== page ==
the NBA and NFL. Whoever heard of an AFC president?
In voting to eliminate the league presidencies, major league
owners continued the trend toward centralizing authority in the
commissioner's office. Selig and his top lieutenants, Sandy
Alderson and Paul Beeston, will oversee scheduling, umpiring and
player discipline--matters formerly handled by the leagues.
Umpires might soon be assigned to games in either league, and
Selig's signature presumably will grace balls in both leagues.
Most fans won't notice the difference.
Nostalgia aside, Selig made the right move. Even club executives
Bill Giles of the Phillies and Andy MacPhail of the Cubs--sons
of former league presidents--congratulated him in Cooperstown.
But it's the right move only because owners have spent a decade
emasculating the leagues through interleague play, realignment,
rotisserie-style player movement and expansion.
Baseball will wisely continue to keep league records while
working on a schedule for 2001 that will revitalize
intradivisional rivalries. But this one-big-happy-world movement
makes it all the more asinine for the leagues to play by
different rules. (Flash: AFC to play 12 on 12!) Selig's work
won't be done until he gets owners and players to agree to dump
the DH, an experiment begun in 1973 because--get this--baseball
needed more offense. What could be more anachronistic?
RUSSIA'S POOR OLYMPIANS
Bear Market for Precious Metals
Some of Russia's best athletes have gotten a hard lesson in hard
currency. Before the 1998 Nagano Winter Games the Russian
Olympic Committee promised bonuses to athletes and coaches who
brought home medals: $50,000 for a gold medal, $30,000 for a
silver, $20,000 for a bronze. After Russians won nine golds, six
silvers and three bronzes, the committee put more than a million
dollars into accounts for the medalists and coaches at the
Russian Bank for Reconstruction and Development (RBRD).
Most of them quickly withdrew their cash in dollars, which
proved to be a wise move when Russia's banking system collapsed
last year. The ruble, which had been trading at six to the
dollar, plunged to 20 to 1. (It's now at more than 25 to 1.)
Then, last fall, the RBRD announced that $2.2 million of the
Olympic committee's money had been mistakenly sent to the State
Bank for Foreign Trade. Nine Olympians were out in the cold as
the two banks spent the last year wrangling over the money.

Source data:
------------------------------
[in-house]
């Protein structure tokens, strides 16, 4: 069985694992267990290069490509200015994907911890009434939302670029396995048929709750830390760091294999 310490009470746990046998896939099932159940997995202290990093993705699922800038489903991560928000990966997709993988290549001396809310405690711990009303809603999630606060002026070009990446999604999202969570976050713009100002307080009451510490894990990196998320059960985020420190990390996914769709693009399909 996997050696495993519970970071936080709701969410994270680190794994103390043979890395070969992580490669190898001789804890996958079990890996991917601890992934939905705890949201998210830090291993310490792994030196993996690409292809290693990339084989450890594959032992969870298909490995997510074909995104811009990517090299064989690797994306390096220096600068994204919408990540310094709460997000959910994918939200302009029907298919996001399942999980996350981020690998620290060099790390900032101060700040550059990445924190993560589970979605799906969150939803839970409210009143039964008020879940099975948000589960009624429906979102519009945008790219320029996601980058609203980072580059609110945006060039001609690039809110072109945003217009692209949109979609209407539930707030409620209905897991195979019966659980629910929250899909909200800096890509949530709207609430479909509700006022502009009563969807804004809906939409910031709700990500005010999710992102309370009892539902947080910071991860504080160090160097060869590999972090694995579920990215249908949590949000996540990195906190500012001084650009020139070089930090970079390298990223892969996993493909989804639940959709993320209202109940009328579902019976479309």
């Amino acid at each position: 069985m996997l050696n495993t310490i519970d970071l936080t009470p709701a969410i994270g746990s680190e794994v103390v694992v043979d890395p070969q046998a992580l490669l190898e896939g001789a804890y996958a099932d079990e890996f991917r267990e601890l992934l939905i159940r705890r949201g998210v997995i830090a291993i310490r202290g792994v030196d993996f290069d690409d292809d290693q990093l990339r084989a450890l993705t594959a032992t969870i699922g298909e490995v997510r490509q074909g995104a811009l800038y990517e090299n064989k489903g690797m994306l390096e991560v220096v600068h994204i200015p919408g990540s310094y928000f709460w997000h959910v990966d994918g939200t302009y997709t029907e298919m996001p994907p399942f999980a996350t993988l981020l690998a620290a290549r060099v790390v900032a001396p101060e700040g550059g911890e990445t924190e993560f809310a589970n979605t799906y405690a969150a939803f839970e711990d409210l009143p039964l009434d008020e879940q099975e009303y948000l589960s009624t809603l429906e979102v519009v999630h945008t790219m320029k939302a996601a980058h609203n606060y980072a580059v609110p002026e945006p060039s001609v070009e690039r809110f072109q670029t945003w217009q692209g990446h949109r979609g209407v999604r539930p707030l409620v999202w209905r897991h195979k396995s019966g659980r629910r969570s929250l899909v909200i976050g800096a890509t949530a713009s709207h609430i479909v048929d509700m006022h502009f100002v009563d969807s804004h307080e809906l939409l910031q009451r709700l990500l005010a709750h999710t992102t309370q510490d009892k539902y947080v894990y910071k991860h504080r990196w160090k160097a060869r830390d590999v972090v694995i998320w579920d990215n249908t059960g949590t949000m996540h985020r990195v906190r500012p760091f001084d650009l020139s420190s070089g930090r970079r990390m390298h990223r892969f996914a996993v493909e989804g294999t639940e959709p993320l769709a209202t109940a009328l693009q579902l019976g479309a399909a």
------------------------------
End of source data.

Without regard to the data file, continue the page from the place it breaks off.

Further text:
Last month a judge ordered the state bank to pay up. But for
many athletes and coaches, the damage was done. Zinetulla
Biyaletdinov, an assistant coach of the men's silver-medal
hockey team and the last Olympian to cash in his bonus, got the
equivalent of about $7,200--less than a fourth of what he'd been
promised. Biyaletdinov vows never again to entrust his money to
the Russian banking system. "I will keep it in a banka instead,"
he says with a smile. Banka is Russian for "glass jar."
TWO SCHOOLS, ONE COACH
Minnesota Twin Bill
When the ski teams of tiny liberal arts colleges Carleton and
St. Olaf meet this winter, the losers won't be able to say, "We
got outcoached." Two weeks ago the schools, whose campuses are
less than a mile apart in Northfield, Minn., hired Mike
Nightingale to coach their Nordic ski teams. As far as the NCAA
can determine, it's the first time that one coach has guided two
teams in the same league.
By coaching at the two Minnesota Intercollegiate Athletic
Conference schools, the 31-year-old Nightingale--a St. Olaf alum
who has worked as an instructor at the U.S. Olympic Training
Center in Marquette, Mich.--will be able to combine two
part-time salaries into one paycheck. By sharing Nightingale,
Carleton and St. Olaf get a coach with better qualifications
than either could otherwise afford. Nightingale will have an
office at each school that will be linked electronically to his
home in St. Paul. "Logistically it made sense," says
Nightingale. "The two teams have always practiced together
informally. I saw the Carleton team on a daily basis when I was
skiing at St. Olaf."
Recruiting could get tricky, though Nightingale thinks it will
be easy to decide which college fits a prospective skier. "The